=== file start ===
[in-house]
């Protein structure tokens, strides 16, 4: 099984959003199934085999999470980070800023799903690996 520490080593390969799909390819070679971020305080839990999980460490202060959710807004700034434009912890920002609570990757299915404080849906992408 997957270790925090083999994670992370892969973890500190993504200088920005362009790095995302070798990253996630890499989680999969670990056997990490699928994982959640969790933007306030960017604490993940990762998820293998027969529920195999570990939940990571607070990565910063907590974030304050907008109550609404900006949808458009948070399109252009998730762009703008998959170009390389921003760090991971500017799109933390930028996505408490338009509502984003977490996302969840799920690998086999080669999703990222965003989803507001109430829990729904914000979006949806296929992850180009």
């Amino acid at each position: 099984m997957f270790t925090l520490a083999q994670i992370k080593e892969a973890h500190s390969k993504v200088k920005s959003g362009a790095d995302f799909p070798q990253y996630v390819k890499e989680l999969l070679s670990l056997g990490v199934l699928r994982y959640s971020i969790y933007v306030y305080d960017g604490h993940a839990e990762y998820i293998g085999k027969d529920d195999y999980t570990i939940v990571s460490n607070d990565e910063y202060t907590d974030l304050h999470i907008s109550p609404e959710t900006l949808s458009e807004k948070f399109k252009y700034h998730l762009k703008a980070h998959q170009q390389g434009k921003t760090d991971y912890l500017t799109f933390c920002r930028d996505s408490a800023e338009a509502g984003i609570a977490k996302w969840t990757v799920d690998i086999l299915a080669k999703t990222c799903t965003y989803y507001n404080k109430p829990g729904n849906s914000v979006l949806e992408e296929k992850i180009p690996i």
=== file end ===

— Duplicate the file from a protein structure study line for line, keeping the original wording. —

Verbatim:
[in-house]
């Protein structure tokens, strides 16, 4: 099984959003199934085999999470980070800023799903690996 520490080593390969799909390819070679971020305080839990999980460490202060959710807004700034434009912890920002609570990757299915404080849906992408 997957270790925090083999994670992370892969973890500190993504200088920005362009790095995302070798990253996630890499989680999969670990056997990490699928994982959640969790933007306030960017604490993940990762998820293998027969529920195999570990939940990571607070990565910063907590974030304050907008109550609404900006949808458009948070399109252009998730762009703008998959170009390389921003760090991971500017799109933390930028996505408490338009509502984003977490996302969840799920690998086999080669999703990222965003989803507001109430829990729904914000979006949806296929992850180009």
């Amino acid at each position: 099984m997957f270790t925090l520490a083999q994670i992370k080593e892969a973890h500190s390969k993504v200088k920005s959003g362009a790095d995302f799909p070798q990253y996630v390819k890499e989680l999969l070679s670990l056997g990490v199934l699928r994982y959640s971020i969790y933007v306030y305080d960017g604490h993940a839990e990762y998820i293998g085999k027969d529920d195999y999980t570990i939940v990571s460490n607070d990565e910063y202060t907590d974030l304050h999470i907008s109550p609404e959710t900006l949808s458009e807004k948070f399109k252009y700034h998730l762009k703008a980070h998959q170009q390389g434009k921003t760090d991971y912890l500017t799109f933390c920002r930028d996505s408490a800023e338009a509502g984003i609570a977490k996302w969840t990757v799920d690998i086999l299915a080669k999703t990222c799903t965003y989803y507001n404080k109430p829990g729904n849906s914000v979006l949806e992408e296929k992850i180009p690996i």